These five points are important, of course, but apart from all that, if we don't have any data, we then don't have any project. If you don't know how to get it then you have nothing. And beyond this, in my previous article, I highlighted some important questions you should make yourself about source, format and necessary actions to make yourself with the data. Now…what if I told you, there's a source where you can search for thousands of datasets, and datasets only, from all around the world, in several formats and easy for you to discover and access? And who else than Google to make available something like this? Welcome to Dataset Search…the -not that new, but still in beta- Google's search engine ONLY for datasets.
Data is the new oil and now Google is providing Dataset Search. Datasets are needed to train Machine Learning and for other computer projects. Data is a vital resource for the modern age and now Datasets are easily published and discovered. Dataset Search has indexed almost 25 million of these datasets, giving you a single place to search for datasets and find links to where the data is. You can now filter the results based on the types of dataset that you want (e.g., tables, images, text), or whether the dataset is available for free from the provider.
Based on what we've learned from the early adopters of Dataset Search, we've added new features. You can now filter the results based on the types of dataset that you want (e.g., tables, images, text), or whether the dataset is available for free from the provider. If a dataset is about a geographic area, you can see the map. Plus, the product is now available on mobile and we've significantly improved the quality of dataset descriptions. One thing hasn't changed however: anybody who publishes data can make their datasets discoverable in Dataset Search by using an open standard (schema.org) to describe the properties of their dataset on their own web page.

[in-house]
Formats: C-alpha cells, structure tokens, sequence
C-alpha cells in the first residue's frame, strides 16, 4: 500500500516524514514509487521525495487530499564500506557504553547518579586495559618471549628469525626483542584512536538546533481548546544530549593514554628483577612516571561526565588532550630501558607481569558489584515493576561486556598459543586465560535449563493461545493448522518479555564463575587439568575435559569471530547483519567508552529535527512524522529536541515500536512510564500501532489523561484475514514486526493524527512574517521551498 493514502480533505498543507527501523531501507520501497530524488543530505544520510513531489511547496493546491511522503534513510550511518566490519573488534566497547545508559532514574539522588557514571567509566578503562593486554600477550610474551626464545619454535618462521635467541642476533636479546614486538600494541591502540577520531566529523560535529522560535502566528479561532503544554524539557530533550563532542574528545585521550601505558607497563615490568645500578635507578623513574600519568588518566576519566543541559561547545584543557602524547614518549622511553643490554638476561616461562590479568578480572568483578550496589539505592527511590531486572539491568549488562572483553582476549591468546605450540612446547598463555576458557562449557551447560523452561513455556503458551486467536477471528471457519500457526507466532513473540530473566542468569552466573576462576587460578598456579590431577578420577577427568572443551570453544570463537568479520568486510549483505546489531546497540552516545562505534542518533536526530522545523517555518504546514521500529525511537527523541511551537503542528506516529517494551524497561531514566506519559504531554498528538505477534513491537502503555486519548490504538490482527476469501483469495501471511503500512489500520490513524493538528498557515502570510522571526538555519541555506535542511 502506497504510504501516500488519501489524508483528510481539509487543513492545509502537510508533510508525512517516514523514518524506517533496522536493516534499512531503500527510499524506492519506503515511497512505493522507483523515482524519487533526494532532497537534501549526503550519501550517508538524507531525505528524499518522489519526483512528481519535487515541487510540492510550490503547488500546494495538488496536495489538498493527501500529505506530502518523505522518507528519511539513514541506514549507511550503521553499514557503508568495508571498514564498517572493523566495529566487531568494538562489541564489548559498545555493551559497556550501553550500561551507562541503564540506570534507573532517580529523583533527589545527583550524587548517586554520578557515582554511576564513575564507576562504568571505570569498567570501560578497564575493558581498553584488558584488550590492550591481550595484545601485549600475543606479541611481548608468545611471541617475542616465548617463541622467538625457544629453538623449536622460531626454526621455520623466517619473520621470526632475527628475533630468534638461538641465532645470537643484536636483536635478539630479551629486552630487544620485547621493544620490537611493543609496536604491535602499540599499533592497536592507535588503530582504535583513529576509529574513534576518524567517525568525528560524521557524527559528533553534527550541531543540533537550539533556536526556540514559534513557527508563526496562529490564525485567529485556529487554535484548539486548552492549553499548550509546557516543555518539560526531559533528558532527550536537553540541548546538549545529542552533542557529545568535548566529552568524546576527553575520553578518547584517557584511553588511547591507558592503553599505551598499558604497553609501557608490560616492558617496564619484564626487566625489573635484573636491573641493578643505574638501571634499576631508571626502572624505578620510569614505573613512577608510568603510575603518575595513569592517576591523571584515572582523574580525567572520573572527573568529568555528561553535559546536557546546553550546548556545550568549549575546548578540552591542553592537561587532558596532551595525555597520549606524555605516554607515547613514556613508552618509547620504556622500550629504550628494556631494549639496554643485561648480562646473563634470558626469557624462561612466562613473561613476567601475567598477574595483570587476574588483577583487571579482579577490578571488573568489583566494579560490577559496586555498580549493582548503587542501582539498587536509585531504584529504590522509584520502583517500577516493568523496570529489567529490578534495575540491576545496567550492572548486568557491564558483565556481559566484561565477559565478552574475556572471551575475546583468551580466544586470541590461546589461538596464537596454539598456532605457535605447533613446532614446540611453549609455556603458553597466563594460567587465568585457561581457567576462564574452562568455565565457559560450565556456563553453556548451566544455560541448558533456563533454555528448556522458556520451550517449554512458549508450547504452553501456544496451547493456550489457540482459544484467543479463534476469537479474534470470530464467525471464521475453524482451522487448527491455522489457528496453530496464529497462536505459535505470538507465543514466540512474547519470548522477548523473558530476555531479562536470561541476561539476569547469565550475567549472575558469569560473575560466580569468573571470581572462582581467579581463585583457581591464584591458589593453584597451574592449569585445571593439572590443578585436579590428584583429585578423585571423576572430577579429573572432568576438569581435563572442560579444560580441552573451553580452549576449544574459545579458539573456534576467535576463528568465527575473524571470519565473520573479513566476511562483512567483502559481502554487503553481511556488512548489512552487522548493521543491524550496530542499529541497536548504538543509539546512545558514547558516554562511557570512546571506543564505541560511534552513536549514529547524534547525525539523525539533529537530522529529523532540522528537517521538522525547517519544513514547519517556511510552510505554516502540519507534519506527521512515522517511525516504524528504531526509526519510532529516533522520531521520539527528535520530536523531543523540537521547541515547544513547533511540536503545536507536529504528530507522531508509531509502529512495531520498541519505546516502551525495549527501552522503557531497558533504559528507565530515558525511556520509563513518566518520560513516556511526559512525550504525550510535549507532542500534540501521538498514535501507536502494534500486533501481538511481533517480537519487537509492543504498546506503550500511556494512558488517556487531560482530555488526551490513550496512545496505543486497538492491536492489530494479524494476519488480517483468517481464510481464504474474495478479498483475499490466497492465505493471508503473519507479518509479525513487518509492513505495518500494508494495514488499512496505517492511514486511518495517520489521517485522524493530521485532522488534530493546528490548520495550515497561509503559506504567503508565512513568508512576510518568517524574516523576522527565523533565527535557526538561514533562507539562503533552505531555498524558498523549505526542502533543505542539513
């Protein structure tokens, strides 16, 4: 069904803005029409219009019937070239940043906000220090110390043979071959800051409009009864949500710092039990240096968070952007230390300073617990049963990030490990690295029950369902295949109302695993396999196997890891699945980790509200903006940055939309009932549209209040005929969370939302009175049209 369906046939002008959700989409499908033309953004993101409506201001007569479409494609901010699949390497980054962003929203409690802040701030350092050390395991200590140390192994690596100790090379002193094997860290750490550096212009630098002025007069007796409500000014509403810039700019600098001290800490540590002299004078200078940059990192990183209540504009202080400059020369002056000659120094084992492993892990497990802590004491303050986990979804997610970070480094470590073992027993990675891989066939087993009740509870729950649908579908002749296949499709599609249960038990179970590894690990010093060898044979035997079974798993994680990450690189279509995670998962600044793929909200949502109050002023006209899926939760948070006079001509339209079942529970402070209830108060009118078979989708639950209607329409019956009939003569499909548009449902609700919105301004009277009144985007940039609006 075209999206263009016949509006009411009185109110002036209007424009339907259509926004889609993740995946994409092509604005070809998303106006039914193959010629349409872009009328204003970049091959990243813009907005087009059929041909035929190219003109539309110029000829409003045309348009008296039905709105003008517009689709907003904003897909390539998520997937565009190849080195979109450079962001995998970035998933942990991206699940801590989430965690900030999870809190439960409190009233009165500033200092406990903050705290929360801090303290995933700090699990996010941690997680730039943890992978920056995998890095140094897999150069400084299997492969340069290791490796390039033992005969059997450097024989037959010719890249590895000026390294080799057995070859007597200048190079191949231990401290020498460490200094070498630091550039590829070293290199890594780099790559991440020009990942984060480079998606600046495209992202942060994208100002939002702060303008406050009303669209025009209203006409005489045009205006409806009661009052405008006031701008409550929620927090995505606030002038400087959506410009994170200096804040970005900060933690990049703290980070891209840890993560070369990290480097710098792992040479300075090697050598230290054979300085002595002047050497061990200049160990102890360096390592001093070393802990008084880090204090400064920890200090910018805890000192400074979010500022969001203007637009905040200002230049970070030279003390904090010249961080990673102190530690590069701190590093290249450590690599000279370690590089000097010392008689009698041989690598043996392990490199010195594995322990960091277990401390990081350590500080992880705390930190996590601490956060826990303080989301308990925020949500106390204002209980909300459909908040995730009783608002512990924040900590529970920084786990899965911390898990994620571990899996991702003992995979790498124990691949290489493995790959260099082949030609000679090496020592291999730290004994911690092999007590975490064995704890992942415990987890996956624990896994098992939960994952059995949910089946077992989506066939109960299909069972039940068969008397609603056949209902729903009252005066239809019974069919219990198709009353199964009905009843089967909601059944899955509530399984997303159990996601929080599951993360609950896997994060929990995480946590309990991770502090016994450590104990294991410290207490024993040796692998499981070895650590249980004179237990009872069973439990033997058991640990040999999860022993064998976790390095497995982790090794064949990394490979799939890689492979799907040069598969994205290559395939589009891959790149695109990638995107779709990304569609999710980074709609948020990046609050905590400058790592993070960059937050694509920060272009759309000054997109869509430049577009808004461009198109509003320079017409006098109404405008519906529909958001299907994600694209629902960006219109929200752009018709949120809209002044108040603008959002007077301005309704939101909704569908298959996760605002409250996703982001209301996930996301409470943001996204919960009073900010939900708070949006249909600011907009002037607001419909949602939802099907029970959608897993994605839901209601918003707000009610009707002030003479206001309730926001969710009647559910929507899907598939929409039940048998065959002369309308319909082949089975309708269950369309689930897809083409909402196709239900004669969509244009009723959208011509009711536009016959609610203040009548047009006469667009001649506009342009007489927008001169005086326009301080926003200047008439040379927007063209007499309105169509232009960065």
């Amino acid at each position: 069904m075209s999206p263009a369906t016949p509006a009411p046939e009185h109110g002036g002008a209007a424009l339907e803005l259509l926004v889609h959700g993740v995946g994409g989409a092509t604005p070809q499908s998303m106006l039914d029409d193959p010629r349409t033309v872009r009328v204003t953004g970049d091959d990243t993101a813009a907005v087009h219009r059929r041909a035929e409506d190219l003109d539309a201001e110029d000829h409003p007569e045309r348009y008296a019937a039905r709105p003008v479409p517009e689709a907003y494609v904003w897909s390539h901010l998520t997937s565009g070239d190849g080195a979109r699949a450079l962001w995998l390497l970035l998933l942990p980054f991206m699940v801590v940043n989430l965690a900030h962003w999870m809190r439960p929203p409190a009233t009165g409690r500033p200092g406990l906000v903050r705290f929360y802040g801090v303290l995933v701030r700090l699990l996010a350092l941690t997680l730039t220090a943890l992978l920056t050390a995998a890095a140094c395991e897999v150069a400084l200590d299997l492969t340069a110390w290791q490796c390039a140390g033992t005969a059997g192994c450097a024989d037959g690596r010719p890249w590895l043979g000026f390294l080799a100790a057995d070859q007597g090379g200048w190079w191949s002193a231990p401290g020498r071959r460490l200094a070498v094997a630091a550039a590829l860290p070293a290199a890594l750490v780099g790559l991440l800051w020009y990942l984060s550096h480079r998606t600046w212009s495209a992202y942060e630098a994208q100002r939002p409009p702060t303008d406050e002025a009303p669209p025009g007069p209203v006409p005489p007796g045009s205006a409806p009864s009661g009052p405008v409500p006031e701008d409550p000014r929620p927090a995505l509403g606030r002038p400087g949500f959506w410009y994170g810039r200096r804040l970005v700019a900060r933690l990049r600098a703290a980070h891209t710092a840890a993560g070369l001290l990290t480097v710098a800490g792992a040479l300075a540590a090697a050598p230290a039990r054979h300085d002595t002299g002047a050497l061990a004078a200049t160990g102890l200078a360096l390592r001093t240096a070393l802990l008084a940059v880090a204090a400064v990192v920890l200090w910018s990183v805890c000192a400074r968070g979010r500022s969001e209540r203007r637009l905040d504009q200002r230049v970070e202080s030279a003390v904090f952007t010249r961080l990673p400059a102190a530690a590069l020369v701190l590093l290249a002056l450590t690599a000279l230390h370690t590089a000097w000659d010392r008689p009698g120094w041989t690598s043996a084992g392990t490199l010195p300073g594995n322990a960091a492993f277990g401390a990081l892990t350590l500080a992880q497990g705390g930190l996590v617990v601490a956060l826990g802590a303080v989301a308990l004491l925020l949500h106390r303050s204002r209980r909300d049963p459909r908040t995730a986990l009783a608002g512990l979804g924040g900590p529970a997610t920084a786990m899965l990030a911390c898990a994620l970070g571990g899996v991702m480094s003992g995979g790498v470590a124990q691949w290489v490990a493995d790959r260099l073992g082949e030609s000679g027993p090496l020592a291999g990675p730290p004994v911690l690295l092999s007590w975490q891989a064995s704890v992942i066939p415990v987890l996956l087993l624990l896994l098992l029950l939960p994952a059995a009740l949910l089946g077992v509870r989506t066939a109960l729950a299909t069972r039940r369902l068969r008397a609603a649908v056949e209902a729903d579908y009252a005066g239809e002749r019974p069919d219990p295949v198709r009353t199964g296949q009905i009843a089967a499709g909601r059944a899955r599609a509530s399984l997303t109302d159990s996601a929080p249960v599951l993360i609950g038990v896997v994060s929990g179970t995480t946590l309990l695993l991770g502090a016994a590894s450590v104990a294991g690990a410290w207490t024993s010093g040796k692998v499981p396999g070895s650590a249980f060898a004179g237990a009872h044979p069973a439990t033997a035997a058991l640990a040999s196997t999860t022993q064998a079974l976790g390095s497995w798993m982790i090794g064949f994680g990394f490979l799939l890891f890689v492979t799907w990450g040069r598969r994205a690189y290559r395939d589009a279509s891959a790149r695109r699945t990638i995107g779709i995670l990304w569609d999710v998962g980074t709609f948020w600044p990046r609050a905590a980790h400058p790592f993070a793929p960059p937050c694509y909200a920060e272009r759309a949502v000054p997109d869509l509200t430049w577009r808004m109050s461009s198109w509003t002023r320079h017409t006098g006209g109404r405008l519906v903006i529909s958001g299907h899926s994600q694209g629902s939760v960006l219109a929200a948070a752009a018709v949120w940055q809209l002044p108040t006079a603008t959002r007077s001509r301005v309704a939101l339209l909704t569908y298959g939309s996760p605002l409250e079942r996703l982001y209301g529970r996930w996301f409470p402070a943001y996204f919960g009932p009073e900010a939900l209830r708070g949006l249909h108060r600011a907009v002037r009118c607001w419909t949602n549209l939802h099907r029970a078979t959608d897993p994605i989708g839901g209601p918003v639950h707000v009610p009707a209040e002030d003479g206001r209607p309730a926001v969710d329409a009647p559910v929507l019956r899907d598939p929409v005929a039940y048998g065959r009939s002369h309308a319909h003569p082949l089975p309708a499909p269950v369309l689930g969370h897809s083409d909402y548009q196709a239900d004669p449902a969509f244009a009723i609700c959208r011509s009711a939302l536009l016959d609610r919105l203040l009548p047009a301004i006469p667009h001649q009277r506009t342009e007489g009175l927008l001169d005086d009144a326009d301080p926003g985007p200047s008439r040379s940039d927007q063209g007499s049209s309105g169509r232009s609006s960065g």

Similar to how Google Scholar works, Dataset Search lets you find datasets wherever they're hosted, whether it's a publisher's site, a digital library, or an author's personal web page. To create Dataset search, we developed guidelines for dataset providers to describe their data in a way that Google (and other search engines) can better understand the content of their pages. These guidelines include salient information about datasets: who created the dataset, when it was published, how the data was collected, what the terms are for using the data, etc. We then collect and link this information, analyze where different versions of the same dataset might be, and find publications that may be describing or discussing the dataset. Our approach is based on an open standard for describing this information (schema.org)